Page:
Happy birthday, Savannah Guthrie!
The Today show host celebrated her 48th birthday on Friday, and thanked her fans for all of the well wishes on Instagram with a throwback photo of herself as a toddler and a photo of some handmade birthday cards from her kids.
“Thank you for all the birthday wishes!! I’m feeling very very very grateful this year and reflecting on my blessings,” Guthrie began her lengthy caption, expressing her thankfulness for her family.
“My kids and my husband are my beating heart. My mom and sis and brother are my life. My dear departed Dad is always with me,” she wrote. “My friends old and new and near and far have made me the happiest and luckiest and smiliest and most beloved year after year.”
The longtime news anchor also expressed her gratitude for her job at Today and her coanchors, calling it “a place that is full of joy and where I still learn every single day from the devoted and awe inspiring professionals I share time and space with.”
She then explained why she chose to use a throwback photo for her birthday post, saying that it signifies how far she’s come and how she’s learned to “embrace” her life.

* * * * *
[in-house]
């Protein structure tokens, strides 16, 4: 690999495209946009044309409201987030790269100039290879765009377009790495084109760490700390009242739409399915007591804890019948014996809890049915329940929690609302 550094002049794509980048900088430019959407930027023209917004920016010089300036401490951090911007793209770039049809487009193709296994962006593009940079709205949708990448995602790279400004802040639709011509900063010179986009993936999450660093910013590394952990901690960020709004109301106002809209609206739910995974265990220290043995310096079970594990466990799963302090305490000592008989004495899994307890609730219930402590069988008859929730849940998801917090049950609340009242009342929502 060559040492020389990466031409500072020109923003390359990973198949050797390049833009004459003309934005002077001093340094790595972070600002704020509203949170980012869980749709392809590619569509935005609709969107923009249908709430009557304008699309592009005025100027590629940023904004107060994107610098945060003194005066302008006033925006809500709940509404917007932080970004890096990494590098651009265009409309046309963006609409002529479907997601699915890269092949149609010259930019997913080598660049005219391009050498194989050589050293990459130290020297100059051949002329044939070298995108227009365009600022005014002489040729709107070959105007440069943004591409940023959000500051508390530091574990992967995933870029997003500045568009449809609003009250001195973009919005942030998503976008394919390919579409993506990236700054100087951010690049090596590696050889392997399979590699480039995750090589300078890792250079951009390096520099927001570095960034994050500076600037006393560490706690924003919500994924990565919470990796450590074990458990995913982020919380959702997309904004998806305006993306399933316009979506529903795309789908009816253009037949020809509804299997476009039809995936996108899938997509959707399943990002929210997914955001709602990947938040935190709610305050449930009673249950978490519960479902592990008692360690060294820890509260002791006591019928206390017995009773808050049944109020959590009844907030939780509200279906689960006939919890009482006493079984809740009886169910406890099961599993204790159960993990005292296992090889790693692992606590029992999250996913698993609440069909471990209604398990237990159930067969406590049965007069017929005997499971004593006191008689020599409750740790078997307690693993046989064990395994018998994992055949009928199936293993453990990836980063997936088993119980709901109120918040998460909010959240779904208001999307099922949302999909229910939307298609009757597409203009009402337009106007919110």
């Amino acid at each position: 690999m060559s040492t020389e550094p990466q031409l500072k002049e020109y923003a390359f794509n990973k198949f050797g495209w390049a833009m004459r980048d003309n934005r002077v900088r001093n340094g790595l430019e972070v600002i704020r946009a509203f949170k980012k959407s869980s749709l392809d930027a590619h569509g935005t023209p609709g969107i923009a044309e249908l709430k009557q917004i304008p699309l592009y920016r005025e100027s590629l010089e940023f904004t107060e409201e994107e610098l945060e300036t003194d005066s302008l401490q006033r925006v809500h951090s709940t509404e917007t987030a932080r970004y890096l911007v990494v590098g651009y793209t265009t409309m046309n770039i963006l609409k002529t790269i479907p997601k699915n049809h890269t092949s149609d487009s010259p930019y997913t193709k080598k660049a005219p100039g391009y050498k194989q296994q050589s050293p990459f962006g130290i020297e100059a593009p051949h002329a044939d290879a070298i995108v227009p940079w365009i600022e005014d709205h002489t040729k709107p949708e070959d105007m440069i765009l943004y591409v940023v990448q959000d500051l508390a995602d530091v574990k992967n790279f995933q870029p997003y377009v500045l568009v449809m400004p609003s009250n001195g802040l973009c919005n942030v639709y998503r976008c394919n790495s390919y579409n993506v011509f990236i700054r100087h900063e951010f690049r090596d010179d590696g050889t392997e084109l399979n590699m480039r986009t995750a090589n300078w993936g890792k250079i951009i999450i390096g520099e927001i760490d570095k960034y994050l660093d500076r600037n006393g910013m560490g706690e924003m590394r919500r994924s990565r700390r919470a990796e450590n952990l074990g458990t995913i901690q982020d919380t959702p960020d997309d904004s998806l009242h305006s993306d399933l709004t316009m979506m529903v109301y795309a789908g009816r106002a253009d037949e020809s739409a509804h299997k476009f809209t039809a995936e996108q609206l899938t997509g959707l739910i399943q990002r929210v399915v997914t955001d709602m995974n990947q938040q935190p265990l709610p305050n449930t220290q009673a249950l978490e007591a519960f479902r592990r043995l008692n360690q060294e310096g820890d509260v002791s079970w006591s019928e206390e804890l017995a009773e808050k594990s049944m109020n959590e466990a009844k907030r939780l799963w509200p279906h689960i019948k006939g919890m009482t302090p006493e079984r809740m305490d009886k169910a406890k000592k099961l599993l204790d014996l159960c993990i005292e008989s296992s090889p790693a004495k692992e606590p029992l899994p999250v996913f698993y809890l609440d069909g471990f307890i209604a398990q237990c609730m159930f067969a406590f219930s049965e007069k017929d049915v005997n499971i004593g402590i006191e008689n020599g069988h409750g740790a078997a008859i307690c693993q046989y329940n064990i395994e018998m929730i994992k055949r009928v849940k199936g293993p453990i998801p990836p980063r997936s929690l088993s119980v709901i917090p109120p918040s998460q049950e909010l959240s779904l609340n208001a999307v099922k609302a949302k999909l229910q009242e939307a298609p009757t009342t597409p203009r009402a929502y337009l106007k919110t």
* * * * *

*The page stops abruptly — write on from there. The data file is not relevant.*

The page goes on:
“I posted this picture because it hung in our kitchen for my whole childhood,” she said. “I was so embarrassed of it and myself! Because I was chubby and my hair was crazy and of course the whole ‘not wearing a shirt because I was two’ thing got more and more embarrassing the older I got. At one point I took it down and hid it from my mom!! But now I embrace it and embrace my life and know the source of all good above all things, and the source of comfort during many tears and disappointment, has been God – who was with me from this very day, 48 years ago!!”
“Merry, bright… and in desperate need of more AA batteries 🎄” Guthrie wrote alongside a snap of the foursome wearing matching pajamas on the holiday.
Earlier this month, Guthrie underwent extensive eye surgery after Charley accidentally hit her in the eye with a toy train and tore her retina. Her eye doctors initially tried to fix the tear with less-invasive laser surgery, but determined that retinal surgery, which requires a grueling recovery period, was the only way.